Book Review: The House of Paper

“One day in the spring of 1998, Bluma Lennon bought a secondhand copy of Emily Dickinson’s poems in a bookshop in Soho, and as she reached the second poem on the first street corner, she was knocked down by a car”.

I love powerful opening sentences and this one certain packs a punch. Bluma Lennon, a lecturer of Latin American literature at Cambridge dies after being ran over while reading and walking (guilty! I used to that so often in my 20s). Months later a package arrives from Uruguay with a book covered in cement. Lennon’s replacement, an Argentinian lecturer himself looking to replace her, travels to Uruguay to return it to its sender and comes across a very mysterious story.

It is a very charming book, appealing to book lovers. It talks about book collectors, avid readers, organizing shelves, dog earring books or bookmarking, writing on the margins or journaling; reading for escaping or for learning; book-buying obsession and book buying bans. In a world pre-bookstagram, it seems to cover all bases, even discussing the controversial practice of using books as props, to build furniture and even pairing books with music. Don’t expect much plot-wise or character development (I thought everyone was pretty bland) but it doesn’t make one wonder about how far we are to take this book obsession of ours.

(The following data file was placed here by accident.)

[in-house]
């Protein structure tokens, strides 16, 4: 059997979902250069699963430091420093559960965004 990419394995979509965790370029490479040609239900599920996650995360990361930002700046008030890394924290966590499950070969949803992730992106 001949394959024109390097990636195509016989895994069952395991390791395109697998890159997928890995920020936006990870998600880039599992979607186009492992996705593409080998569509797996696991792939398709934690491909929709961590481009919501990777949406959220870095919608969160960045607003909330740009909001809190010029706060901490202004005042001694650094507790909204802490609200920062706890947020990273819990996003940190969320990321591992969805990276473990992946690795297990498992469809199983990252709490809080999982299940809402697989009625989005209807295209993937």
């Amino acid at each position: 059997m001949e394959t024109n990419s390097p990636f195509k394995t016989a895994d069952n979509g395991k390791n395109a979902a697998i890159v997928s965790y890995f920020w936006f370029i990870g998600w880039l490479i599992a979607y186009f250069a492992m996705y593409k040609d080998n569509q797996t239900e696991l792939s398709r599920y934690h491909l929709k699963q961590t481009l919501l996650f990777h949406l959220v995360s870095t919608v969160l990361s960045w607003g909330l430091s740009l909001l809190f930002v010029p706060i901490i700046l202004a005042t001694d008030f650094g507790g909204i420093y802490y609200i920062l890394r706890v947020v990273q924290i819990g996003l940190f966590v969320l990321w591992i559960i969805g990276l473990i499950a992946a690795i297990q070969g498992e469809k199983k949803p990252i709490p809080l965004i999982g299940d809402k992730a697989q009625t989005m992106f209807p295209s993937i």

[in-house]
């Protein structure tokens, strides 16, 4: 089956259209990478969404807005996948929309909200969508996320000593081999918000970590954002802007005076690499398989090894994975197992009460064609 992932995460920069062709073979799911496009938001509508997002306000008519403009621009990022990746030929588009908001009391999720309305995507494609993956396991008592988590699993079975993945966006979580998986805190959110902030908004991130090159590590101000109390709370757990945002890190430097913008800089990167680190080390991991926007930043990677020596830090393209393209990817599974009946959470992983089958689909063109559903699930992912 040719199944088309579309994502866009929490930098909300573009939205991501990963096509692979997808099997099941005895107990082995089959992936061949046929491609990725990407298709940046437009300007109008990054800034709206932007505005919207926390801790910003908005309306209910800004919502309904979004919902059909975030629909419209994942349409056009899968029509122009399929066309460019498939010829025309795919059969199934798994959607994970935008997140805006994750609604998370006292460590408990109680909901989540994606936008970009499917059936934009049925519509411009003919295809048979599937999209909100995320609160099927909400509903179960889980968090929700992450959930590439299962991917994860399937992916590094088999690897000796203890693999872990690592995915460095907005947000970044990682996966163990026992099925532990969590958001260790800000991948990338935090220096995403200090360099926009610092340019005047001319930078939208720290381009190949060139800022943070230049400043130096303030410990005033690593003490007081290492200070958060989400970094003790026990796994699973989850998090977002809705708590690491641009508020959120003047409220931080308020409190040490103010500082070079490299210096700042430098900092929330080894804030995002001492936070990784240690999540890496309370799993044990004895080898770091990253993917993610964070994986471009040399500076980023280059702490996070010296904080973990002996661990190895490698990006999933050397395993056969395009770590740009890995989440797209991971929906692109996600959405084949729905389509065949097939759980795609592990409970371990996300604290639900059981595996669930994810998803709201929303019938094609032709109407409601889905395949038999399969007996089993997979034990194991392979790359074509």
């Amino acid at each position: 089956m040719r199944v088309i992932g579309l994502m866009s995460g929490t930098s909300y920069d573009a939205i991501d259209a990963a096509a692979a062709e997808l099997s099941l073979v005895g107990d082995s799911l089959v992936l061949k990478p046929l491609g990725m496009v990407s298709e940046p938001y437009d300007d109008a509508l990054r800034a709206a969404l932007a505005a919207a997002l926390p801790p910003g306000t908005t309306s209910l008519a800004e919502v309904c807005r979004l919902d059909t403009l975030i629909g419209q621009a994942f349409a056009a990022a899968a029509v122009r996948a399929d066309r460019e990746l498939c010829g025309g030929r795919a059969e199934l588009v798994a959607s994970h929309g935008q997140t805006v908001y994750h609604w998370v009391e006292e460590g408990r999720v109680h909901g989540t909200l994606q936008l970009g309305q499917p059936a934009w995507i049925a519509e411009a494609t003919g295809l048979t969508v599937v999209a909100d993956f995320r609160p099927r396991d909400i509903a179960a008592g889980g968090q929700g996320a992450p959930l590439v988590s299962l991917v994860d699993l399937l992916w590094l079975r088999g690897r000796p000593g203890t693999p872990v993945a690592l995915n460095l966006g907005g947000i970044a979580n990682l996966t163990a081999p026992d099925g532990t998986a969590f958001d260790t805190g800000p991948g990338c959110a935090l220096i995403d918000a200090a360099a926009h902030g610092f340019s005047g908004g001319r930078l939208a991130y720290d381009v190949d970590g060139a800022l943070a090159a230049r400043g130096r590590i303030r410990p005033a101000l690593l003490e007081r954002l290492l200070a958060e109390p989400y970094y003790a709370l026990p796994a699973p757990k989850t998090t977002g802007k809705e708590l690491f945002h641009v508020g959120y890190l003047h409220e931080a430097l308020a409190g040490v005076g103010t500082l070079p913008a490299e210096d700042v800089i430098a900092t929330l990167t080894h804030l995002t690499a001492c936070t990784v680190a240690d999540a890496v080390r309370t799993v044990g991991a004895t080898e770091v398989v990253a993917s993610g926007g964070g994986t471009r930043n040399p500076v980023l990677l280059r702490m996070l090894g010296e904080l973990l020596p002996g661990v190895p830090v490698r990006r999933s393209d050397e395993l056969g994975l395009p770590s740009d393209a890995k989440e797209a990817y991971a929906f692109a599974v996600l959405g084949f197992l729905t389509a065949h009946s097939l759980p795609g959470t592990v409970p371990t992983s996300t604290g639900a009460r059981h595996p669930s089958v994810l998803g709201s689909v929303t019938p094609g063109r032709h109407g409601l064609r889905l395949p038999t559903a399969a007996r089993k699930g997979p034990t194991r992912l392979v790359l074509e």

Author: Carla Hafez

Reader of mostly literary fiction and own-voices fiction. Latina. Feminist. Amateur reviewer. Opinionated. Unapologetically progressive. Mom. Wife. Believer.

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